When I was writing, I had a lot of second guessing, thinking I was taking things too far. This play demands that, and I think the biggest challenge was letting go and letting that happen. The “wacky” and clowning just happened; a lot of this play just evolved naturally. I found myself upping the wacky as I worked through drafts, the Peewee Herman couch was something I put in after the first draft, as it became clear what kind of play it wanted to be.

Abortion legislation and challenges to blocked access to abortion seem to be in the news daily. At the end of the play, there is space to remind audiences of that, with new material inserted. This must keep you on your toes as a librarian of sorts. Did the script change during the New Jersey run, with inserted info?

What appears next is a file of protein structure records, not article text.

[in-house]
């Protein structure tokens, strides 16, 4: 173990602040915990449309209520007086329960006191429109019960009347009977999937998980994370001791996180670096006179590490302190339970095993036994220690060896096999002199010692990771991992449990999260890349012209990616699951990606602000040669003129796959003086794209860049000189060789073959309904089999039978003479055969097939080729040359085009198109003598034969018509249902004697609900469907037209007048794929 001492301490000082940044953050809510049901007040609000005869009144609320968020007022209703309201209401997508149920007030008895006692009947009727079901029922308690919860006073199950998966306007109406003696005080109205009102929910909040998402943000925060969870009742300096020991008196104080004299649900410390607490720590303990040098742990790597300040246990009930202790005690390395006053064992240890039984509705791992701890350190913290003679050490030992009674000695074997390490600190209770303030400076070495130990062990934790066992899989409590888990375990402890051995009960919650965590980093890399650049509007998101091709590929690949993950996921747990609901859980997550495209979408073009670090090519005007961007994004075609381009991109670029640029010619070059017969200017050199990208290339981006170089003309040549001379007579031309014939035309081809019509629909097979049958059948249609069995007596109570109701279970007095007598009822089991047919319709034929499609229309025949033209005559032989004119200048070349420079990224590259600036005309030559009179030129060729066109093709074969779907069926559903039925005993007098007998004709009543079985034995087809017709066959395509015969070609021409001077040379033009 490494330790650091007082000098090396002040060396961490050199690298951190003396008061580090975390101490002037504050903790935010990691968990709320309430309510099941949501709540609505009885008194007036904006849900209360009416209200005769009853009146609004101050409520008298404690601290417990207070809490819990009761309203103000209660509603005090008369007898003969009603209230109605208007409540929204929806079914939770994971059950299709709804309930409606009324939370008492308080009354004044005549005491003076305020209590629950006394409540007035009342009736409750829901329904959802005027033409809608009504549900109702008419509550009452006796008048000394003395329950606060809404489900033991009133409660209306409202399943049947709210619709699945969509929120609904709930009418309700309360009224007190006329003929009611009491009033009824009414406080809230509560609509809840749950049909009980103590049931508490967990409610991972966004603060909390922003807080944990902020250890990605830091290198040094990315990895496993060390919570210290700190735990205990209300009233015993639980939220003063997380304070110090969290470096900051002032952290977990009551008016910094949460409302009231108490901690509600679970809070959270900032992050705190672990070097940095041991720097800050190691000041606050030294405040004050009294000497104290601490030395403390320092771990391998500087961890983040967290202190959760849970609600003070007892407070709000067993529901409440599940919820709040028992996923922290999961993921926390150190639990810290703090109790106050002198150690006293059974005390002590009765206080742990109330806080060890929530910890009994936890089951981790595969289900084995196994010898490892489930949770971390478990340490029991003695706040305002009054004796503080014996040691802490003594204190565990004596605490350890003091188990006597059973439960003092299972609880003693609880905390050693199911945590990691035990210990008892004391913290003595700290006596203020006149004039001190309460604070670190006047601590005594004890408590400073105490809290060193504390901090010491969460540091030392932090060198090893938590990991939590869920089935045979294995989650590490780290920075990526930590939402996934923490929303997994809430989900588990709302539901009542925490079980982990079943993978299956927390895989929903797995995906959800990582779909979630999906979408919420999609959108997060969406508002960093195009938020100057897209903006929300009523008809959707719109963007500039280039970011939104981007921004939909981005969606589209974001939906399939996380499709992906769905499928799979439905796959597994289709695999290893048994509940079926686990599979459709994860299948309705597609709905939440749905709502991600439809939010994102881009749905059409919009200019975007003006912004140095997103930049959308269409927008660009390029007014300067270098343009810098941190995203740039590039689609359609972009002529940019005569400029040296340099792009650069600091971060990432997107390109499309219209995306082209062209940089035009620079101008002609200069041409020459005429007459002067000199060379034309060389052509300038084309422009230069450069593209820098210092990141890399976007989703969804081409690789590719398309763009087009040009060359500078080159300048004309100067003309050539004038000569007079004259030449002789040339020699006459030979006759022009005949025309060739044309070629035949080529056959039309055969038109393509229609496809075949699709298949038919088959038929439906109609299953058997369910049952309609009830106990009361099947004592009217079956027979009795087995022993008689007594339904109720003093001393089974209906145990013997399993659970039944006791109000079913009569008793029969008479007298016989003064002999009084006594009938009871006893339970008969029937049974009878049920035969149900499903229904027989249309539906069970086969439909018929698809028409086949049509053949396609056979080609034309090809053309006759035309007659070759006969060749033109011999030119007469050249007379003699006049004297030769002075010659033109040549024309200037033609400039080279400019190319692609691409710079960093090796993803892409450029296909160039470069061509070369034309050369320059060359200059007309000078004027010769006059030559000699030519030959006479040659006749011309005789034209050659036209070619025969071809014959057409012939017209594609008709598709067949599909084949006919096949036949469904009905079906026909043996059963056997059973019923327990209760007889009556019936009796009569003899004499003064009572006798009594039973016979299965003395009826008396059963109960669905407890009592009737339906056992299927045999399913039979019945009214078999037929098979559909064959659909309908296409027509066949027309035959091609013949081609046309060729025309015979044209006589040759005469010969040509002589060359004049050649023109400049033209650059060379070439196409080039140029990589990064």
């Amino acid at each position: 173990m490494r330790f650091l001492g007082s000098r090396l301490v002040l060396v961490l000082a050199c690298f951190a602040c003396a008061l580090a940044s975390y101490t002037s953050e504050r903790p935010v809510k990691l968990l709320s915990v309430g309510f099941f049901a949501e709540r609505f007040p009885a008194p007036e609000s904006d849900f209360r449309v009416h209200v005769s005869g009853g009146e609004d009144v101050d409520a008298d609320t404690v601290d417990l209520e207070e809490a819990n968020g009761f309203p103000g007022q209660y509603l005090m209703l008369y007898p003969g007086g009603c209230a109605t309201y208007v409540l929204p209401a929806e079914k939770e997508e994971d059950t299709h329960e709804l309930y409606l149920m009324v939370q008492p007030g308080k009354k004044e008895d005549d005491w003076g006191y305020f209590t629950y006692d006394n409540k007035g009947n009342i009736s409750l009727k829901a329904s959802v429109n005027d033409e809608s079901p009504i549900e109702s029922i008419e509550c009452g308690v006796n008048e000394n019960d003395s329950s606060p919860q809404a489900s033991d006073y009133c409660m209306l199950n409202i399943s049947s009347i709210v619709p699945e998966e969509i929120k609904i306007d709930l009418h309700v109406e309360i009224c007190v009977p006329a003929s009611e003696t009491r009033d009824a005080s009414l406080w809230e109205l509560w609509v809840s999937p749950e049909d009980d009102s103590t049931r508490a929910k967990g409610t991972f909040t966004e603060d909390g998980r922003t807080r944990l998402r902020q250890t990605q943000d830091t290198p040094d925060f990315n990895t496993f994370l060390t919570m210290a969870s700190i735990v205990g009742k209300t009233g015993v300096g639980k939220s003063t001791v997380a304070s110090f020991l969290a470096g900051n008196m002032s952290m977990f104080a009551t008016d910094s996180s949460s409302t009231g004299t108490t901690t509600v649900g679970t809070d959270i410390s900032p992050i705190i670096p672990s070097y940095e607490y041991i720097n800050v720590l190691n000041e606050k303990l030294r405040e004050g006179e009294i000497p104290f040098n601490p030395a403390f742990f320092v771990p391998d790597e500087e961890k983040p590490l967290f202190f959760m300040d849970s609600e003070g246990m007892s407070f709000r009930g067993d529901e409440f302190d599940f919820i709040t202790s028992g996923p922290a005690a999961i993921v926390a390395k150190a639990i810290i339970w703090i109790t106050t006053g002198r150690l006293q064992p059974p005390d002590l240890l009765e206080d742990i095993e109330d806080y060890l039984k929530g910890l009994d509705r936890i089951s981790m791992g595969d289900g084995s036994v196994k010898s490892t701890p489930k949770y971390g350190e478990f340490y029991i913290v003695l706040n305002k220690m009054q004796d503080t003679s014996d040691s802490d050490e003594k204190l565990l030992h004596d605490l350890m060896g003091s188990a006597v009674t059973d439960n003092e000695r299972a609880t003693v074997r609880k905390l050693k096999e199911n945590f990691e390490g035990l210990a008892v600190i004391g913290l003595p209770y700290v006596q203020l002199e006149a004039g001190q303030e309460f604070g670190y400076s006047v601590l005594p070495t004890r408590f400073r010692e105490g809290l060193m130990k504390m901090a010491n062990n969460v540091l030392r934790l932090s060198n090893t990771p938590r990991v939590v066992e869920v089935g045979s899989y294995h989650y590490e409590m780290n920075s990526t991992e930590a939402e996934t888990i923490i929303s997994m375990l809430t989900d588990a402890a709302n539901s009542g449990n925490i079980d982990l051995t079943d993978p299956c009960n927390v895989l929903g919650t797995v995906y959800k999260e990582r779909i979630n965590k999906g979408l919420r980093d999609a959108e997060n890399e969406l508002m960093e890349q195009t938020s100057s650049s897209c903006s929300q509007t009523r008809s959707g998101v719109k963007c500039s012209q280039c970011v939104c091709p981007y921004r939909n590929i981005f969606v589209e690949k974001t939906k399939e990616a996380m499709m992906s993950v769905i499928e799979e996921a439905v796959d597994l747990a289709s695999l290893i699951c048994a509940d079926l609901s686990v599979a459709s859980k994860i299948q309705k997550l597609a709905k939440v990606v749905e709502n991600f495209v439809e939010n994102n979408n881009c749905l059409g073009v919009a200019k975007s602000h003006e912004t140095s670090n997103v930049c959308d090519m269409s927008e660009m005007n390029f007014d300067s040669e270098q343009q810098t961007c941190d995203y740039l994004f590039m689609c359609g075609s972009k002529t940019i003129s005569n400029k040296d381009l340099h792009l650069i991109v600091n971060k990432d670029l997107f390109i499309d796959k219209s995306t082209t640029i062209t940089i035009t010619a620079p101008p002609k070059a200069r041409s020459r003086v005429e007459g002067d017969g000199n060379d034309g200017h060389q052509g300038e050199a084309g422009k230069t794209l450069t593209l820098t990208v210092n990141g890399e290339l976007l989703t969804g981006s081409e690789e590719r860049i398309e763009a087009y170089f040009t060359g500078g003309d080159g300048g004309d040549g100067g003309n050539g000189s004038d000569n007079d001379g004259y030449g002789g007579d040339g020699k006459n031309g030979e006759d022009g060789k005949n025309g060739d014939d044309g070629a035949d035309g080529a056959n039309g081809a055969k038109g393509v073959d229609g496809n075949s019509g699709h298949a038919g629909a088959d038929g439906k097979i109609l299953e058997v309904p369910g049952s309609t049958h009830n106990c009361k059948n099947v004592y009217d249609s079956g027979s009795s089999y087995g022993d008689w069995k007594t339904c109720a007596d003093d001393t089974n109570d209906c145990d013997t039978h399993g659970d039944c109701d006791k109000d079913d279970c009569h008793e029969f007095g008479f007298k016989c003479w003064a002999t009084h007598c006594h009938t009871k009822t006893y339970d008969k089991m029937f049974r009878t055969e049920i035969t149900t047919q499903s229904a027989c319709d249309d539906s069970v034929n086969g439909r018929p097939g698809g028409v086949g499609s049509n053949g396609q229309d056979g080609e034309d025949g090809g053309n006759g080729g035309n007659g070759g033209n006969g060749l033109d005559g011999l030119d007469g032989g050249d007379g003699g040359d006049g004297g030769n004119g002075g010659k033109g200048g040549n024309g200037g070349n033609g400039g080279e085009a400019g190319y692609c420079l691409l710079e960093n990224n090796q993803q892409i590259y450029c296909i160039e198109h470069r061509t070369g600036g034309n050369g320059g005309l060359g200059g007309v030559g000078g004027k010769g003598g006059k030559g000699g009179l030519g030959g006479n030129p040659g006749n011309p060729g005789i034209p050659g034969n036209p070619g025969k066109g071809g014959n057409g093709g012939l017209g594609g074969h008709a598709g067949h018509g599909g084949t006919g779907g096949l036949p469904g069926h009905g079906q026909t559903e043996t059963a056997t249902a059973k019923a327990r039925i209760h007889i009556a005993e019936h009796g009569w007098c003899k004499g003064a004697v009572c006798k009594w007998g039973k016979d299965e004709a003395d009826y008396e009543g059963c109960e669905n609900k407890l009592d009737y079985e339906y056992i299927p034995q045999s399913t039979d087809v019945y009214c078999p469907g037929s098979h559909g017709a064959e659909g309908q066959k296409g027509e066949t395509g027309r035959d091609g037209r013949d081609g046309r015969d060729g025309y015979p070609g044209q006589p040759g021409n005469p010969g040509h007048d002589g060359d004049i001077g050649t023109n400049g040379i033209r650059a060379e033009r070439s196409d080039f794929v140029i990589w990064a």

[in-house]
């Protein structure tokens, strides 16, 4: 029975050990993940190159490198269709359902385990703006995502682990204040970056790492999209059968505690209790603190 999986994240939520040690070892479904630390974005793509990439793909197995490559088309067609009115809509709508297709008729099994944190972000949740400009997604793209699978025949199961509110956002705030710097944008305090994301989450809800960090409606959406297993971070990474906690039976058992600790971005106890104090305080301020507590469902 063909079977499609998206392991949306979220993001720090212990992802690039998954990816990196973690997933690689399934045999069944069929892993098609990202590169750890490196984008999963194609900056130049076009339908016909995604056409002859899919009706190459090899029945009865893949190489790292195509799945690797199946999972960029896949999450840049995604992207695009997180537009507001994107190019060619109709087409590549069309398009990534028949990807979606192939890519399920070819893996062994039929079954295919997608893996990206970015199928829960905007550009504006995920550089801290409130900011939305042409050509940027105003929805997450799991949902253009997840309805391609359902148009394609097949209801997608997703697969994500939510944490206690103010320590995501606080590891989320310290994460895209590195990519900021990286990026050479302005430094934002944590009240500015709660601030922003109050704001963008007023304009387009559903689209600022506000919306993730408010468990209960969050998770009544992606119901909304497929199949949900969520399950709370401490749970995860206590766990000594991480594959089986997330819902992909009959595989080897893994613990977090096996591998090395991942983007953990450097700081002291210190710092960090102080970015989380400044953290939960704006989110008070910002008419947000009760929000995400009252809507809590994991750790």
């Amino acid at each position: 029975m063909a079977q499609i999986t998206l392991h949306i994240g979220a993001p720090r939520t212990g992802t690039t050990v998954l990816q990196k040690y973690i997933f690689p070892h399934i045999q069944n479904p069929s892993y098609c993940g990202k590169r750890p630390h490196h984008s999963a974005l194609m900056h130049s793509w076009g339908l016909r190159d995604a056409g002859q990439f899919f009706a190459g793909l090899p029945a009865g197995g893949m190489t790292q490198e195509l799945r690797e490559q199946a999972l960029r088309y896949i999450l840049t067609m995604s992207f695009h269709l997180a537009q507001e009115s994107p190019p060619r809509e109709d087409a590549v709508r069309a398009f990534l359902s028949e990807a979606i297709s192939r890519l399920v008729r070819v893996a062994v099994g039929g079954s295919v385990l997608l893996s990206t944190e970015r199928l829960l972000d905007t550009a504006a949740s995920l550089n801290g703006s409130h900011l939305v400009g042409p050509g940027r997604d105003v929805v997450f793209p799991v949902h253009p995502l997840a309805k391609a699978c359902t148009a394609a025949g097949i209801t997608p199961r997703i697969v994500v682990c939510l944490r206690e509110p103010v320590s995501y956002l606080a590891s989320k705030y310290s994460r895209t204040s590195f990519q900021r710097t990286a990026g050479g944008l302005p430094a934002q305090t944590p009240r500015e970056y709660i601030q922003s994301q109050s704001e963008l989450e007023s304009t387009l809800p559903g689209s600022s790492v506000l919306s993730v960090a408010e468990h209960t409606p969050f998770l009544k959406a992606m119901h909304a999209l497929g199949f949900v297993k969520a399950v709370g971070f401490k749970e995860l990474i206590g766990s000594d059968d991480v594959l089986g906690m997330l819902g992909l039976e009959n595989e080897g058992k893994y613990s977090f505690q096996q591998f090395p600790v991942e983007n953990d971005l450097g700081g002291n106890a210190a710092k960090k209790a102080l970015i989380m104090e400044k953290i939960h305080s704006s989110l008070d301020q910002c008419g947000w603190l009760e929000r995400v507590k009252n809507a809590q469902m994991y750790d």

Rachel Bublitz: We did have an insert during the run at Mile Square! Ohio had just voted to add reproduction healthcare rights to its state constitution, and I added that during closing weekend. That section is on notecards, so I hope those additions aren’t too stressful for actors! Editing that section in between readings and productions has been mostly very sad as the laws are mostly becoming more restrictive, even though people keep voting to keep access available. Right now I’m on the lookout to see when the Supreme Court makes an official call about mifepristone, in case that needs to be added in as well. For the foreseeable future, I imagine I will be adding/changing that section with each production.